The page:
Giving on a yearly basis could trim both your estate and income taxes. First, there’s the annual exclusion for gifts. Currently, you can give $14,000 annually to any number of recipients without paying federal gift tax. Married couples can double this amount by gift-splitting – a gift of $28,000 from one spouse is treated as if it came half from each.
Why giving is a two-way street
Gifts do more than help out children who need the money. They also reduce your estate so your estate will pay less estate tax upon your death. Apart from annual gift giving, you can currently transfer (during your lifetime or through your estate) a total of $5.49 million with no estate or gift tax liability. On amounts above this threshold, you or your estate will be faced with taxes at the current top rate of 40 percent. So a consistent program of annual gift giving might create substantial tax savings.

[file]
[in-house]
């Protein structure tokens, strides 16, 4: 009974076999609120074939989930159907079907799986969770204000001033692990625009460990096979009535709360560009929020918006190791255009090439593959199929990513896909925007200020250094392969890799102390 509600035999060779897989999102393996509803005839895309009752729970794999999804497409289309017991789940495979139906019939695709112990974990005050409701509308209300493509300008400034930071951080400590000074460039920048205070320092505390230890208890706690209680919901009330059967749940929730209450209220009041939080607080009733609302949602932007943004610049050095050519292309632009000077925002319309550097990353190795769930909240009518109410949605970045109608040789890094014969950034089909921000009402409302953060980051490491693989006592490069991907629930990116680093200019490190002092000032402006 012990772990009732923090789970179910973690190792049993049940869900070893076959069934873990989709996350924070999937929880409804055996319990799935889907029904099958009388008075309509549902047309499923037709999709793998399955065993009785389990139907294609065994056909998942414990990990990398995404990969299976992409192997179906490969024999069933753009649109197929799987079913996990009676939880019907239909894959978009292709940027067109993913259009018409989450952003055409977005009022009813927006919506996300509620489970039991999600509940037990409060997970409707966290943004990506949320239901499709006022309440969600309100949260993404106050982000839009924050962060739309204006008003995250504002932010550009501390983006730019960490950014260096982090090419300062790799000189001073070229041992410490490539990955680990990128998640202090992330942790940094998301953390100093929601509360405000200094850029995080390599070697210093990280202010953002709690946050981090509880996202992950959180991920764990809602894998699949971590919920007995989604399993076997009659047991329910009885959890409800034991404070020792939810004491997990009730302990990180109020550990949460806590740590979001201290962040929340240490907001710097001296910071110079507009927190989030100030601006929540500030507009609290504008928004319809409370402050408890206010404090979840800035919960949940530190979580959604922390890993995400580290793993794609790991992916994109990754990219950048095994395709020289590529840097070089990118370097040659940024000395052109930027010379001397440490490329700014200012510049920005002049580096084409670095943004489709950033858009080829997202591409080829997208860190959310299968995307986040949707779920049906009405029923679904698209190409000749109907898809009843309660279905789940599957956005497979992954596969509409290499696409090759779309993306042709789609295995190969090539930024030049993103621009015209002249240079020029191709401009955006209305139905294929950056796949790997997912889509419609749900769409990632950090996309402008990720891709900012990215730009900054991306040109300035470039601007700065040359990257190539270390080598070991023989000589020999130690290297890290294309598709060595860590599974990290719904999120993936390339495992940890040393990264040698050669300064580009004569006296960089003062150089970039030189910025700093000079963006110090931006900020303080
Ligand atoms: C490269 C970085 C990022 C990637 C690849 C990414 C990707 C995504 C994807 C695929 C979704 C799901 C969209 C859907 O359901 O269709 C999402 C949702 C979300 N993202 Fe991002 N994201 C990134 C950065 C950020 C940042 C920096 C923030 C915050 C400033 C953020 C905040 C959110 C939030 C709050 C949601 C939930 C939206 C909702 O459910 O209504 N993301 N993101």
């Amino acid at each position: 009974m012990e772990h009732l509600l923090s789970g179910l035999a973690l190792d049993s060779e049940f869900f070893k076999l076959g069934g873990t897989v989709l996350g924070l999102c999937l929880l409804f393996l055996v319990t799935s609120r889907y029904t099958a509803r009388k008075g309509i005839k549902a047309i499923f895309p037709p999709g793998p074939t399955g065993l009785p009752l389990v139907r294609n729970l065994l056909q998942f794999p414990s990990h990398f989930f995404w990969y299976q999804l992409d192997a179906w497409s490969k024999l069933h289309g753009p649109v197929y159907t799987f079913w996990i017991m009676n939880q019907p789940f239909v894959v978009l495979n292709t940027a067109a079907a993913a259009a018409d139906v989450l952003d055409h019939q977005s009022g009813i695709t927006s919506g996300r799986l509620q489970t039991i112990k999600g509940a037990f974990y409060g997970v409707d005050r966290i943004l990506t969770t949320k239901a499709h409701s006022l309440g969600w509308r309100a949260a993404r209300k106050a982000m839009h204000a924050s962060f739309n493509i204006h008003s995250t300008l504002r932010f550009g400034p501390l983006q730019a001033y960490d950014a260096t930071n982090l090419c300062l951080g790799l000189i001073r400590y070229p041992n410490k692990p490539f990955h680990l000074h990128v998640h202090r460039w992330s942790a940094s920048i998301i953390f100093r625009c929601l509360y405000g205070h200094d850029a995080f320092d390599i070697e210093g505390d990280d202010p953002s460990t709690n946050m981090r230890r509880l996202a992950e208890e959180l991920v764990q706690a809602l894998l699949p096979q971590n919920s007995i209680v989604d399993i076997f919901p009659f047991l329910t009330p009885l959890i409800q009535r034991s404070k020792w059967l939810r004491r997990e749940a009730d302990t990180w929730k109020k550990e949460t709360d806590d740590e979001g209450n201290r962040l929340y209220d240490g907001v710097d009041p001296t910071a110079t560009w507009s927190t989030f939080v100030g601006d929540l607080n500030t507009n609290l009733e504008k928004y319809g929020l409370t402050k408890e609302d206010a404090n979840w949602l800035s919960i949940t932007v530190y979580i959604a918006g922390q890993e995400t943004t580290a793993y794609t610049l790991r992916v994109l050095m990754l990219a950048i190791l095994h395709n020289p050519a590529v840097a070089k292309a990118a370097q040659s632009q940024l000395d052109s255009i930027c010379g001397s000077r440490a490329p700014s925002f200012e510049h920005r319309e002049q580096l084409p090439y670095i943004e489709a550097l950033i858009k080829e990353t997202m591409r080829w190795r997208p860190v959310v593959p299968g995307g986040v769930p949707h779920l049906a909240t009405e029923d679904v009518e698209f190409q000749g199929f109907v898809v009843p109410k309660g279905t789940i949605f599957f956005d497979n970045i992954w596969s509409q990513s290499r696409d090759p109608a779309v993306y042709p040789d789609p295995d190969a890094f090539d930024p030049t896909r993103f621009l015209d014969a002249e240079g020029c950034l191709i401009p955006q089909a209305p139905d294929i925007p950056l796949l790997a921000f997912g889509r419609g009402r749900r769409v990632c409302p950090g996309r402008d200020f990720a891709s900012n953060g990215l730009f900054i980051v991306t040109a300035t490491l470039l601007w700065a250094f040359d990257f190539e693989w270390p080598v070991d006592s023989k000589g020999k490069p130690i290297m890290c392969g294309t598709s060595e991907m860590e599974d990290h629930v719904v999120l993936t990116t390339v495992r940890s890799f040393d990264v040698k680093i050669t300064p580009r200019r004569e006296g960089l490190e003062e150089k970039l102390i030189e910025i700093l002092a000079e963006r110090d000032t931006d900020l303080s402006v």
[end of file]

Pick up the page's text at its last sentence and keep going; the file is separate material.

Note that gifts to individuals do not entitle you to an income tax deduction. A gift isn’t a charitable contribution. Conversely, a gift doesn’t constitute taxable income to the recipient. Gifts of income-producing property may, however, reduce your taxable income. Once you’ve given the property away, the recipient (not you) receives the income it produces and pays any income tax due on it.
Giving can be easy
One advantage to annual gift giving is that it is relatively simple to do, especially if you’re giving away cash. Another advantage is flexibility. You’re not locked into anything; you can see how much you can afford to give away each year. You can give away anything – cash, stock, art, real estate, etc. Valuation is the fair market value on the date of the gift. Subsequent appreciation, if any, belongs to the recipient’s estate (not yours).
Before you give away assets, be sure you will not need them yourself to provide income in later years. Consider the impact inflation will have on your resources.
Proper planning is essential in this area; get professional assistance before you do any gift giving. Contact our office if we can help.